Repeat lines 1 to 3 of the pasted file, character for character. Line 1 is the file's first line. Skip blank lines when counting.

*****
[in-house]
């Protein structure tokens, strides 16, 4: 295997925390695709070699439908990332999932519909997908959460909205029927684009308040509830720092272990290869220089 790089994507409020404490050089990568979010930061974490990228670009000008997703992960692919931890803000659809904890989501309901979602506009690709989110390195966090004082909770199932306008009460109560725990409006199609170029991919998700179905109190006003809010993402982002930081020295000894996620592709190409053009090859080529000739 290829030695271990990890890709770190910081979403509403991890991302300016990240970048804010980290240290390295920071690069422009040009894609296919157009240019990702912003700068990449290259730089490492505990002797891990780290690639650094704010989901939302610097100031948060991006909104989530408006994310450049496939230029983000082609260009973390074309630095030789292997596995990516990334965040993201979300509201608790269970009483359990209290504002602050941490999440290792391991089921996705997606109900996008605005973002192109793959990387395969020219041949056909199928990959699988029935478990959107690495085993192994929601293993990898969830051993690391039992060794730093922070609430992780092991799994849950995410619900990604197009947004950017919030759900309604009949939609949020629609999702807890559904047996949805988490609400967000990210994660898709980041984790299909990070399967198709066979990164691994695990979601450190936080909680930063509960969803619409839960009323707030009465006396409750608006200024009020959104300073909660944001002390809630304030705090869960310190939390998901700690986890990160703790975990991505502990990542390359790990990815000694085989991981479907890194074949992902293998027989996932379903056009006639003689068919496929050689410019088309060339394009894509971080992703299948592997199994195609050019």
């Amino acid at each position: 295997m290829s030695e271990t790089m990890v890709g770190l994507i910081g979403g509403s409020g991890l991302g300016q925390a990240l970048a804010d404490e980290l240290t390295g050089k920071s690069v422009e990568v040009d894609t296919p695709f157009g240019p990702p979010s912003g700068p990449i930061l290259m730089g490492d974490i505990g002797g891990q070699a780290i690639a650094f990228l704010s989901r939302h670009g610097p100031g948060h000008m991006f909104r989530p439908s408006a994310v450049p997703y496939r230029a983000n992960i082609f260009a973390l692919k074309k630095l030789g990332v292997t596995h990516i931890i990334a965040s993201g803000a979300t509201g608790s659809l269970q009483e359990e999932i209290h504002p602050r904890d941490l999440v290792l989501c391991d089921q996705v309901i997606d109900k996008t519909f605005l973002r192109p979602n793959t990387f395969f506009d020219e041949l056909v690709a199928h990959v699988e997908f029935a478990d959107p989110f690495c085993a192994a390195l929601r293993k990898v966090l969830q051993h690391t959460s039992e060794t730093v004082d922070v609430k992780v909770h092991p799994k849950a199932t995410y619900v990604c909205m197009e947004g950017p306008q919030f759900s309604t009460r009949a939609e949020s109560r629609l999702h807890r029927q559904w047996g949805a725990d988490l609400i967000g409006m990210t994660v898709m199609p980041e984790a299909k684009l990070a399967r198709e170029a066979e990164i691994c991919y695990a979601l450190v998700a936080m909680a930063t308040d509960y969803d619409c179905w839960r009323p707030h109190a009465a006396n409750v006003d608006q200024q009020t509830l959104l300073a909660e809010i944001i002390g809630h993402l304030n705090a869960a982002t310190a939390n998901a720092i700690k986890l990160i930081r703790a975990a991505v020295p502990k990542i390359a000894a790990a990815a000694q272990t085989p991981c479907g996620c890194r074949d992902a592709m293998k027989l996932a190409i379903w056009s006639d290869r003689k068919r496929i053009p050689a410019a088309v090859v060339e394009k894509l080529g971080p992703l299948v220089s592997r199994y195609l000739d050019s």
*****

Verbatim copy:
[in-house]
């Protein structure tokens, strides 16, 4: 295997925390695709070699439908990332999932519909997908959460909205029927684009308040509830720092272990290869220089 790089994507409020404490050089990568979010930061974490990228670009000008997703992960692919931890803000659809904890989501309901979602506009690709989110390195966090004082909770199932306008009460109560725990409006199609170029991919998700179905109190006003809010993402982002930081020295000894996620592709190409053009090859080529000739 290829030695271990990890890709770190910081979403509403991890991302300016990240970048804010980290240290390295920071690069422009040009894609296919157009240019990702912003700068990449290259730089490492505990002797891990780290690639650094704010989901939302610097100031948060991006909104989530408006994310450049496939230029983000082609260009973390074309630095030789292997596995990516990334965040993201979300509201608790269970009483359990209290504002602050941490999440290792391991089921996705997606109900996008605005973002192109793959990387395969020219041949056909199928990959699988029935478990959107690495085993192994929601293993990898969830051993690391039992060794730093922070609430992780092991799994849950995410619900990604197009947004950017919030759900309604009949939609949020629609999702807890559904047996949805988490609400967000990210994660898709980041984790299909990070399967198709066979990164691994695990979601450190936080909680930063509960969803619409839960009323707030009465006396409750608006200024009020959104300073909660944001002390809630304030705090869960310190939390998901700690986890990160703790975990991505502990990542390359790990990815000694085989991981479907890194074949992902293998027989996932379903056009006639003689068919496929050689410019088309060339394009894509971080992703299948592997199994195609050019």
């Amino acid at each position: 295997m290829s030695e271990t790089m990890v890709g770190l994507i910081g979403g509403s409020g991890l991302g300016q925390a990240l970048a804010d404490e980290l240290t390295g050089k920071s690069v422009e990568v040009d894609t296919p695709f157009g240019p990702p979010s912003g700068p990449i930061l290259m730089g490492d974490i505990g002797g891990q070699a780290i690639a650094f990228l704010s989901r939302h670009g610097p100031g948060h000008m991006f909104r989530p439908s408006a994310v450049p997703y496939r230029a983000n992960i082609f260009a973390l692919k074309k630095l030789g990332v292997t596995h990516i931890i990334a965040s993201g803000a979300t509201g608790s659809l269970q009483e359990e999932i209290h504002p602050r904890d941490l999440v290792l989501c391991d089921q996705v309901i997606d109900k996008t519909f605005l973002r192109p979602n793959t990387f395969f506009d020219e041949l056909v690709a199928h990959v699988e997908f029935a478990d959107p989110f690495c085993a192994a390195l929601r293993k990898v966090l969830q051993h690391t959460s039992e060794t730093v004082d922070v609430k992780v909770h092991p799994k849950a199932t995410y619900v990604c909205m197009e947004g950017p306008q919030f759900s309604t009460r009949a939609e949020s109560r629609l999702h807890r029927q559904w047996g949805a725990d988490l609400i967000g409006m990210t994660v898709m199609p980041e984790a299909k684009l990070a399967r198709e170029a066979e990164i691994c991919y695990a979601l450190v998700a936080m909680a930063t308040d509960y969803d619409c179905w839960r009323p707030h109190a009465a006396n409750v006003d608006q200024q009020t509830l959104l300073a909660e809010i944001i002390g809630h993402l304030n705090a869960a982002t310190a939390n998901a720092i700690k986890l990160i930081r703790a975990a991505v020295p502990k990542i390359a000894a790990a990815a000694q272990t085989p991981c479907g996620c890194r074949d992902a592709m293998k027989l996932a190409i379903w056009s006639d290869r003689k068919r496929i053009p050689a410019a088309v090859v060339e394009k894509l080529g971080p992703l299948v220089s592997r199994y195609l000739d050019s």